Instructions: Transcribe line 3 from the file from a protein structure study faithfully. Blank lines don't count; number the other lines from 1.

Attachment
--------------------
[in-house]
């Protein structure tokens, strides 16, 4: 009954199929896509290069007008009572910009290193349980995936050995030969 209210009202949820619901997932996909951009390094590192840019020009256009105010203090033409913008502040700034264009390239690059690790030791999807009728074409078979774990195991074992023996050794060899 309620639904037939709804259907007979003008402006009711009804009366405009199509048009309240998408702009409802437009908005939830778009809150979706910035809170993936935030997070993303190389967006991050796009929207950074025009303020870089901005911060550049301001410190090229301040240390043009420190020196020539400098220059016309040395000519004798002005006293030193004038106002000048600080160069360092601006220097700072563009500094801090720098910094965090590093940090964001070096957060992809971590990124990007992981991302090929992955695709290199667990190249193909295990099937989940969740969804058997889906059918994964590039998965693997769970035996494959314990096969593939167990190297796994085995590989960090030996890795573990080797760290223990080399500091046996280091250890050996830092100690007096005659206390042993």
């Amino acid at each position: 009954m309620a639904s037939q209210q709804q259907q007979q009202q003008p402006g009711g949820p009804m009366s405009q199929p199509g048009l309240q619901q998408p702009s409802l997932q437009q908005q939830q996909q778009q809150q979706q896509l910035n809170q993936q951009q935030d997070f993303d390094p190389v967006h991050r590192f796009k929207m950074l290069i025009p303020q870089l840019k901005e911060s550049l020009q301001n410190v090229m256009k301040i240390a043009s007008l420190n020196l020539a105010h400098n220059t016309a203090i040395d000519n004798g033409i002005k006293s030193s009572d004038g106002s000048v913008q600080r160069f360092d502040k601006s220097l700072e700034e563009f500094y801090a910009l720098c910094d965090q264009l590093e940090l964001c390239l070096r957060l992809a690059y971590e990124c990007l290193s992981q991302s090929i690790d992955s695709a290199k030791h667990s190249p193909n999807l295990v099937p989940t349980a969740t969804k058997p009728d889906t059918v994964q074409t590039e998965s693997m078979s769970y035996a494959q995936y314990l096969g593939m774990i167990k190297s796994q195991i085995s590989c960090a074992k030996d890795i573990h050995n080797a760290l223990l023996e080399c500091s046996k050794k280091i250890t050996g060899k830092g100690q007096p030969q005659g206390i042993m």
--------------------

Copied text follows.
């Amino acid at each position: 009954m309620a639904s037939q209210q709804q259907q007979q009202q003008p402006g009711g949820p009804m009366s405009q199929p199509g048009l309240q619901q998408p702009s409802l997932q437009q908005q939830q996909q778009q809150q979706q896509l910035n809170q993936q951009q935030d997070f993303d390094p190389v967006h991050r590192f796009k929207m950074l290069i025009p303020q870089l840019k901005e911060s550049l020009q301001n410190v090229m256009k301040i240390a043009s007008l420190n020196l020539a105010h400098n220059t016309a203090i040395d000519n004798g033409i002005k006293s030193s009572d004038g106002s000048v913008q600080r160069f360092d502040k601006s220097l700072e700034e563009f500094y801090a910009l720098c910094d965090q264009l590093e940090l964001c390239l070096r957060l992809a690059y971590e990124c990007l290193s992981q991302s090929i690790d992955s695709a290199k030791h667990s190249p193909n999807l295990v099937p989940t349980a969740t969804k058997p009728d889906t059918v994964q074409t590039e998965s693997m078979s769970y035996a494959q995936y314990l096969g593939m774990i167990k190297s796994q195991i085995s590989c960090a074992k030996d890795i573990h050995n080797a760290l223990l023996e080399c500091s046996k050794k280091i250890t050996g060899k830092g100690q007096p030969q005659g206390i042993m």